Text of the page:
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Hines v. United States

United States District Court, W.D. Texas, Waco Division

April 10, 2017

STACEY B. HINES
v.
UNITED STATES OF AMERICA Crim. No. W-15-CR-026(1)

          ORDER

          ROBERT PITMAN, UNITED STATES DISTRICT JUDGE

         Before the Court are Movant Stacey Bernard Hines's Motion to Vacate, Set Aside, or Correct Sentence Under 28 U.S.C. § 2255 (#31) and the Government's response (#38). Hines is proceeding pro se.

         Background

         On February 10, 2015, Hines was charged in a two-count indictment with conspiracy in violation of 18 U.S.C. § 371, and aiding and abetting theft of government property in violation of 18 U.S.C. § 641 and 18 U.S.C. § 2. On April 9, 2015, Hines pleaded guilty to both counts pursuant to a plea agreement. In the plea agreement, Hines agreed to waive his appellate rights, including his right to file a motion under 28 U.S.C. § 2255. Hines also agreed to pay restitution in an amount to be determined by the United States Probation Office. On June 17, 2015, Hines was sentenced to 46 months of imprisonment, three years supervised release, $200 in special assessment fees, and $2, 638, 736.34 in restitution. Hines did not appeal. On May 27, 2016, Hines filed the instant motion to vacate, set aside, or correct sentence, in which he alleges three grounds for relief based on ineffective assistance of counsel for failing to: (1) engage in adequate plea bargaining; (2) argue about restitution and valuation discrepancies at sentencing; and (3) preserve the right to appeal. For the following reasons, the Court denies Hines's motion.[1]

         Analysis

         I. Legal Standard

         Generally, there are four grounds upon which a defendant may move to vacate, set aside, or correct his sentence: (1) the imposition of a sentence in violation of the Constitution or the laws of the United States; (2) a lack of jurisdiction of the District Court that imposed the sentence; (3) the imposition of a sentence in excess of the maximum authorized by law; and (4) the sentence is otherwise subject to collateral attack. 28 U.S.C. § 2255; United States v. Placente, 81 F.3d 555, 558 (5th Cir. 1996).

         Section 2255 is an extraordinary measure; it cannot be used for errors that are not constitutional or jurisdictional if those errors could have been raised on direct appeal. United States v. Stumpf, 900 F.2d 842, 845 (5th Cir. 1990). If the error is not of constitutional or jurisdictional magnitude, the movant must show the error could not have been raised on direct appeal and would, if condoned, “result in a complete miscarriage of justice.” United States v. Smith, 32 F.3d 194, 196 (5th Cir. 1994). In addition, a defendant who raises a constitutional or jurisdictional issue for the first time on collateral review must show both “cause” for his procedural default, and “actual prejudice” resulting from the error. Placente, 81 F.3d at 558. A defendant's claim of ineffective assistance of counsel does give rise to a constitutional issue and is cognizable pursuant to Section 2255. United States v. Walker, 68 F.3d 931, 934 (5th Cir. 1996).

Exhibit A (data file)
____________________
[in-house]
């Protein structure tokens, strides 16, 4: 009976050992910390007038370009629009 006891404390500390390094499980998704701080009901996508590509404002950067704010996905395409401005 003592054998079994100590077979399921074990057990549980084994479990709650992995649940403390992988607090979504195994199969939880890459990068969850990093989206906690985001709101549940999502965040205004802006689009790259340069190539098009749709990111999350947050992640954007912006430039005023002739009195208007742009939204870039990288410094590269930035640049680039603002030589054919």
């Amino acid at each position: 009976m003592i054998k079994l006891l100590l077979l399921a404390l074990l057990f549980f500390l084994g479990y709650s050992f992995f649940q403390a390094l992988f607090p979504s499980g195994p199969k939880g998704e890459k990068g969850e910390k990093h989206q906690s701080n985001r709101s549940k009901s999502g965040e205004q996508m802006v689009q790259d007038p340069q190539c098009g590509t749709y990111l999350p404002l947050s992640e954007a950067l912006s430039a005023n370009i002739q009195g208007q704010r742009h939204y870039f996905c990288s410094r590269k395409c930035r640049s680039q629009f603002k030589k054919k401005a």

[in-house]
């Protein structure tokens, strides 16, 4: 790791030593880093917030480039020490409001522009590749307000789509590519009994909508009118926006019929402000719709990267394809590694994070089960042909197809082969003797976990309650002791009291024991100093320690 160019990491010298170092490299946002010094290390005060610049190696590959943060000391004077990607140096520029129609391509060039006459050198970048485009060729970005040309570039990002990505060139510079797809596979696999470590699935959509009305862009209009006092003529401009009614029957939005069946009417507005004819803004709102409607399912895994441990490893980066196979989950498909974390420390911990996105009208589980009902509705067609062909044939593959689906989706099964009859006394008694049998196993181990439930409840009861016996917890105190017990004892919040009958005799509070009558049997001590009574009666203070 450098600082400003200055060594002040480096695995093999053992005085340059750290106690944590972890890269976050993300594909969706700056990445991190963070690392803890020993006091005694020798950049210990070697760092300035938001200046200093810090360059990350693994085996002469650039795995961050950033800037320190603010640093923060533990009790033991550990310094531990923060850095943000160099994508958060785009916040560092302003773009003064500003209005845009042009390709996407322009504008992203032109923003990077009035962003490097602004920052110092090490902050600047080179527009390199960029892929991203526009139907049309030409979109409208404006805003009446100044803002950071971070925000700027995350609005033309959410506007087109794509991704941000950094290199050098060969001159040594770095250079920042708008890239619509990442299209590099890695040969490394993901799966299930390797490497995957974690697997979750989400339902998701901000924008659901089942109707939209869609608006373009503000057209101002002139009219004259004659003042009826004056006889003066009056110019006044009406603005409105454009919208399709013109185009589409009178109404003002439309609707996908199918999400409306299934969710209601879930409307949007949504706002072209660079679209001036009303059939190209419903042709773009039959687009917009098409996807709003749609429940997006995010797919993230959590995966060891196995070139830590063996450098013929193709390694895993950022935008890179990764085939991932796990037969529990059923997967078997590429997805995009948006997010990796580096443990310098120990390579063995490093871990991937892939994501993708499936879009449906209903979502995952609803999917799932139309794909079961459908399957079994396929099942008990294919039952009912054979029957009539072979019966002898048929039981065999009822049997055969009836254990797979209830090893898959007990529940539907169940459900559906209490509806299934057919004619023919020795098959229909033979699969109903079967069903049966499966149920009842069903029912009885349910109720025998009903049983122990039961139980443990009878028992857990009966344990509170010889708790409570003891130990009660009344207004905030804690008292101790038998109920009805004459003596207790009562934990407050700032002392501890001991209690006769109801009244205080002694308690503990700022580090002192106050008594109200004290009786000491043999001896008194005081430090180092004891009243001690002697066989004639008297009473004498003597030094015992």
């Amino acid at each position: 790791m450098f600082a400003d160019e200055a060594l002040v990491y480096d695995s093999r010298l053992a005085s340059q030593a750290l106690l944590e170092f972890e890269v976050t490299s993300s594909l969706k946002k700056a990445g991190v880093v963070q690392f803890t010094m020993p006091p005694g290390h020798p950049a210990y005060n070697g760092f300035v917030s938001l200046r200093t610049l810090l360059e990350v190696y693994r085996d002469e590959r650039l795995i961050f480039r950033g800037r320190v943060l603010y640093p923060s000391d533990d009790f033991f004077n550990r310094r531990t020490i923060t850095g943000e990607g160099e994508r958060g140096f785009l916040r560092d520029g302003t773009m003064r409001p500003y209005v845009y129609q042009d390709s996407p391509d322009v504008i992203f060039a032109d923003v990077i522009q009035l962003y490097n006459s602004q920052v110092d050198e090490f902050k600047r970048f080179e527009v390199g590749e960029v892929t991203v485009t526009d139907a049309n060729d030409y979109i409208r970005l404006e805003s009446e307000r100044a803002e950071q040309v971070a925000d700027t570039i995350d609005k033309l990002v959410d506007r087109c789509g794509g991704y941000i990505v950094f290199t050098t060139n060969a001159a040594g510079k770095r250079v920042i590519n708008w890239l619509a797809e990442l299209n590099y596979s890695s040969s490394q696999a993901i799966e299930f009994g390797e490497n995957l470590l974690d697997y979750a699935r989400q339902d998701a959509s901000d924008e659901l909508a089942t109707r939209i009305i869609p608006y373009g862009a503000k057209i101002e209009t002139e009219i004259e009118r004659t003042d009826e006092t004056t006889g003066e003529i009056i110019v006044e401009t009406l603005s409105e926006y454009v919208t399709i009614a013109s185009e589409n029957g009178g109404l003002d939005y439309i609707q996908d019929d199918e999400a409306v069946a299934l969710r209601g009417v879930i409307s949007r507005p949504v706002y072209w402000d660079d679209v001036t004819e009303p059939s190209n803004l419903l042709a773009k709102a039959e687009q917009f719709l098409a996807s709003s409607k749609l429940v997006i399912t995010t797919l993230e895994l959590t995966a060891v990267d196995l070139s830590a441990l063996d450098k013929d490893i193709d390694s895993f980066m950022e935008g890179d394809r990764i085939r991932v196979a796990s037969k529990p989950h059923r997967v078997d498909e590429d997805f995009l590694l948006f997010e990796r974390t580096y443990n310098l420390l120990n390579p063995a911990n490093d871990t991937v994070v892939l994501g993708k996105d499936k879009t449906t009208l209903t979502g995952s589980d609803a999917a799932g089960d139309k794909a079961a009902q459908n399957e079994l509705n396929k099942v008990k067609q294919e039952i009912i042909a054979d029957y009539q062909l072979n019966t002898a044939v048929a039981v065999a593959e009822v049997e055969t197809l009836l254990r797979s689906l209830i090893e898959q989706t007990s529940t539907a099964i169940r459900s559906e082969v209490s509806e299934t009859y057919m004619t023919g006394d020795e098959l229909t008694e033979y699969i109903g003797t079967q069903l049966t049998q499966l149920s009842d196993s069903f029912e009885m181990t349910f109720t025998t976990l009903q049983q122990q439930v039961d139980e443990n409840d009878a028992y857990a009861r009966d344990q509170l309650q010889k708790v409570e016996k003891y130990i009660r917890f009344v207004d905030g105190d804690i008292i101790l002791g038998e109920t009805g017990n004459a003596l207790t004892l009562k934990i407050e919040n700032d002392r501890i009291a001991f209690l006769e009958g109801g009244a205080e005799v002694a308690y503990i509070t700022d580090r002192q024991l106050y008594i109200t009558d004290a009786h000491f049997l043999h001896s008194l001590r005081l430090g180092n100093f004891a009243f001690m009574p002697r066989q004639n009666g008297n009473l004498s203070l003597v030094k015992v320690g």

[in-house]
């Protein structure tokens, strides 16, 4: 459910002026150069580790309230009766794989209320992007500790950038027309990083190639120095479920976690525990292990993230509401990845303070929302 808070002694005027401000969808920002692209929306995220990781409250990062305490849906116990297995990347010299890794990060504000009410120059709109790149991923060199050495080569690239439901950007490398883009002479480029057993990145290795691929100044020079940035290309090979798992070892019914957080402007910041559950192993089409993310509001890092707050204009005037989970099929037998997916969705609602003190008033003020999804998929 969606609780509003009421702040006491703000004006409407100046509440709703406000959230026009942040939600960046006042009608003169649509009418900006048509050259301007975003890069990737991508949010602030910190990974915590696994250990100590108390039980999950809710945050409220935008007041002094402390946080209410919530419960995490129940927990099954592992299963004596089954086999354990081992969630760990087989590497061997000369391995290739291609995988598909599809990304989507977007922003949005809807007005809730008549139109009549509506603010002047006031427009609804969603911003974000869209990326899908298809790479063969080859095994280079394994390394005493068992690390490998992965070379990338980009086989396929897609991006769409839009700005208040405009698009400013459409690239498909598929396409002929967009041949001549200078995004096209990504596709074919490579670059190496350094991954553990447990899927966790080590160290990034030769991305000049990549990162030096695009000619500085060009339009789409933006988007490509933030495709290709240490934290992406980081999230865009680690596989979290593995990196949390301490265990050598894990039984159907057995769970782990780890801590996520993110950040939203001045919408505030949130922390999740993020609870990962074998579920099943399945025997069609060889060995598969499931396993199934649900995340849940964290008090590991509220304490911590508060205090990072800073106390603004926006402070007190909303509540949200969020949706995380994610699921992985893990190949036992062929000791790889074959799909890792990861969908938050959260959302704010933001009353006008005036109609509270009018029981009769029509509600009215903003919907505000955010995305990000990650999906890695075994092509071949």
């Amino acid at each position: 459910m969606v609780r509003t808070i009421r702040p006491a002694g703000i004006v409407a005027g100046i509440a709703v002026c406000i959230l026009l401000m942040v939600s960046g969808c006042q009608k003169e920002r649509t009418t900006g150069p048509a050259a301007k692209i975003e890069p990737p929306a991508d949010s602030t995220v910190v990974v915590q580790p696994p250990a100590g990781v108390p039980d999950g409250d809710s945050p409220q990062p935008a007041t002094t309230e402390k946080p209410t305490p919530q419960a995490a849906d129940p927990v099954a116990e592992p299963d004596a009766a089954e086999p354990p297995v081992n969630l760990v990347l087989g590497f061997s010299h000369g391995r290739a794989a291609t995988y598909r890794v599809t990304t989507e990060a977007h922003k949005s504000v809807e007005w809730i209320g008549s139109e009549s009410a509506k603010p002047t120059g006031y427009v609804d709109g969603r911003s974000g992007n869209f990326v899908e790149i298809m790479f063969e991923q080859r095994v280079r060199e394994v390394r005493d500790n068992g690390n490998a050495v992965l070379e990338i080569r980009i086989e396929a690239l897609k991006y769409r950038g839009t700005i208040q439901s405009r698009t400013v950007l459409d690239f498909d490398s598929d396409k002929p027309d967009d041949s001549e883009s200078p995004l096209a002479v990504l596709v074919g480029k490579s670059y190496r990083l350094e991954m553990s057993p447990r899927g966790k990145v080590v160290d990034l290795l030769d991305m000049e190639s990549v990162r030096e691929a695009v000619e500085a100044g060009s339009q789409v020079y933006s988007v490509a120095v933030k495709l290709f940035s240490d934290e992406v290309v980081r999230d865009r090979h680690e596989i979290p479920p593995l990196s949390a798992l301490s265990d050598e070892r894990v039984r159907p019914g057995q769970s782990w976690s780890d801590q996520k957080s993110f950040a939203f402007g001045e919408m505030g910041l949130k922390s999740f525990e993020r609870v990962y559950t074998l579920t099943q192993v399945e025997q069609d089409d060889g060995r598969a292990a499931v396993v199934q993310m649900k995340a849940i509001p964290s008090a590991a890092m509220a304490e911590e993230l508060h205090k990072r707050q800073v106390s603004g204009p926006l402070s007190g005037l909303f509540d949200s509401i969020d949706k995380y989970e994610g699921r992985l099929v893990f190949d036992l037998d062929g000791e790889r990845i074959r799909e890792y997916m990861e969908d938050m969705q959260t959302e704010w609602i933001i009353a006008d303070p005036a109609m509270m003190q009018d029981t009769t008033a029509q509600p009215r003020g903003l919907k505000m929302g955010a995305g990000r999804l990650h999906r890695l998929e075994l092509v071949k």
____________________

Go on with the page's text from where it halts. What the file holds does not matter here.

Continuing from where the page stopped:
III.28 U.S.C. § 2255 and Ineffective Assistance of Counsel

         Section 2255 reads, in part:

A prisoner in custody under sentence of a court established by Act of Congress claiming the right to be released upon the ground that the sentence was imposed in violation of the Constitution or laws of the United States, or that the court was without jurisdiction to impose such sentence, or that the sentence was in excess of the maximum authorized by law, or is otherwise subject to collateral attack, may move the court which imposed the sentence to vacate, set aside or correct the sentence.

28 U.S.C. § 2255(a).

         Hines claims ineffective assistance of counsel for failing to (1) engage in adequate plea bargaining; (2) resolve valuation discrepancies regarding restitution; and (3) preserve the right to appeal. The legal requirements of an ineffective assistance of counsel claim are well known:

A convicted defendant's claim that counsel's assistance was so defective as to require reversal of a conviction or death sentence has two components. First, the defendant must show that counsel's performance was deficient. This requires showing that counsel made errors so serious that counsel was not functioning as the “counsel” guaranteed the defendant by the Sixth Amendment. Second, the defendant must show that the deficient performance prejudiced the defense. This requires showing that counsel's errors were so serious as to deprive the defendant of a fair trial, a trial whose result is reliable. Unless a defendant makes both showings, it cannot be said that the conviction or death sentence resulted from a breakdown in the adversary process that renders the result unreliable.

Strickland v. Washington, 466 U.S. 668, 687 (1984).

         With respect to the first, “deficient performance, ” prong of the test, the Strickland court went on to say:

Judicial scrutiny of counsel's performance must be highly deferential. It is all too tempting for a defendant to second-guess counsel's assistance after conviction or adverse sentence, and it is all too easy for a court, examining counsel's defense after it has proved unsuccessful, to conclude that a particular act or omission of counsel was unreasonable.

Id. at 689. Indeed, “[b]ecause of the difficulties inherent in making the evaluation, a court must indulge a strong presumption that counsel's conduct falls within the wide range of reasonable ...


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